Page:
3. I have been listening to the Jan 6 Committee hearings, and I am seeing parallels to the way Dist 65 is now being run.

  4. This is so disappointing but not surprising with the direction the district has been going.

    I worked under Mr. Success at Oakton and he was the best. Always there for the teachers and he really cared about the students.

    It is scary to think that district 65 doesn’t value staff that have poured their hearts into the community.

  5. I retired last year from teaching 4th grade at Willard for 20 years and have many fond memories of Jerry’s kindness, sense of humor and easy rapport with children. He was a huge help to his colleagues, and I’m glad he found a place to land in District 65.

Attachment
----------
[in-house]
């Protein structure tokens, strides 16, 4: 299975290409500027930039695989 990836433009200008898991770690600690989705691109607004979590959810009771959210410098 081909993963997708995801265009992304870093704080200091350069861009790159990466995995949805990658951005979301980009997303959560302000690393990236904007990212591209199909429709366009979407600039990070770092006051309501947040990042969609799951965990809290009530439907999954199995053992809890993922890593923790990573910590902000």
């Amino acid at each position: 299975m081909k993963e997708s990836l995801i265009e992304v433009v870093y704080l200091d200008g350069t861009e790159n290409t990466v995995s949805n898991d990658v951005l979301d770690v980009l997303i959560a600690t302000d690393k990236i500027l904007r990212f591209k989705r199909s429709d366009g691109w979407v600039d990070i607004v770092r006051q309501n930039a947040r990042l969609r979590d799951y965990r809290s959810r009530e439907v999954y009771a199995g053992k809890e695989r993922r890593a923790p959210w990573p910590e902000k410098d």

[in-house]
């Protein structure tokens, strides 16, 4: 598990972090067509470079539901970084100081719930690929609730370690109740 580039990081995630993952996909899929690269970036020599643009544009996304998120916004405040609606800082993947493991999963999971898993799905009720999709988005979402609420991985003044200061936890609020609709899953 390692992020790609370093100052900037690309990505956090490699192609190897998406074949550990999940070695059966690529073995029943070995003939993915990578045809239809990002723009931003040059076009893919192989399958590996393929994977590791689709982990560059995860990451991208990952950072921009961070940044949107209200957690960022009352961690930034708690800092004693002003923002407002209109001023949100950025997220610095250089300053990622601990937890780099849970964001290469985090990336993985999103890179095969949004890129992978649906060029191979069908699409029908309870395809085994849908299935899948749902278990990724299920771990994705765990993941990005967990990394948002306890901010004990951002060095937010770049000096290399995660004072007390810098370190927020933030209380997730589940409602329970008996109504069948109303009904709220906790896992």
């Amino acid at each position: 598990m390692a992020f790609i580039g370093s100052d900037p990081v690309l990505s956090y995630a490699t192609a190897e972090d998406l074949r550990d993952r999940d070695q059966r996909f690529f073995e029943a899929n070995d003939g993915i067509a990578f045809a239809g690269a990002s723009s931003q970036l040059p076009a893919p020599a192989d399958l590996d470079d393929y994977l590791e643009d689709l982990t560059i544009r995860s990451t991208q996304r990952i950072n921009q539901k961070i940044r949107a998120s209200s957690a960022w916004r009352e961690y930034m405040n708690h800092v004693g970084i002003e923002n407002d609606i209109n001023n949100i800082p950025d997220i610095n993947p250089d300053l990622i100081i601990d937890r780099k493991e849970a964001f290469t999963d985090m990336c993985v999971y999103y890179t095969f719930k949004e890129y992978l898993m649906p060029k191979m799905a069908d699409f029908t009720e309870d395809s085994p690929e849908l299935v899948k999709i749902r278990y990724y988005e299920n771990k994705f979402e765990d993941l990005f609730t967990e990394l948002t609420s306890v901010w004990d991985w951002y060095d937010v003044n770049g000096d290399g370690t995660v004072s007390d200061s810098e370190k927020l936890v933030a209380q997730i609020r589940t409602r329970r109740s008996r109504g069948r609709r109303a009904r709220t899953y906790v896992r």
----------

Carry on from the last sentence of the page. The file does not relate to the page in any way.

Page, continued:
6. This is a real disgrace to our community. Mr. Succes was the best thing about Willard. I subbed often at Willard, and Mr. Succes always made me feel safe, welcome, appreciated, and respected, an unusual institutional experience for me, and I have decades of teaching under my belt!

  7. Is there really no public comment from the principal at Willard as to why Mr. Succes was not reinstated? It seems like parents have a right to know this about such a beloved educator.

  8. I was a teacher in the district, and until
    the Pandemic hit, a substitute teacher. I think of Mr. Success so fondly. Being a sub is not always easy, but Mr. Succes always made me feel like a professional. He was always welcoming, helpful, and collaborative.

  9. Jerry Succes is a skilled and compassionate leader. The disrespect he has been shown by the District 65 administration and school board is unconscionable.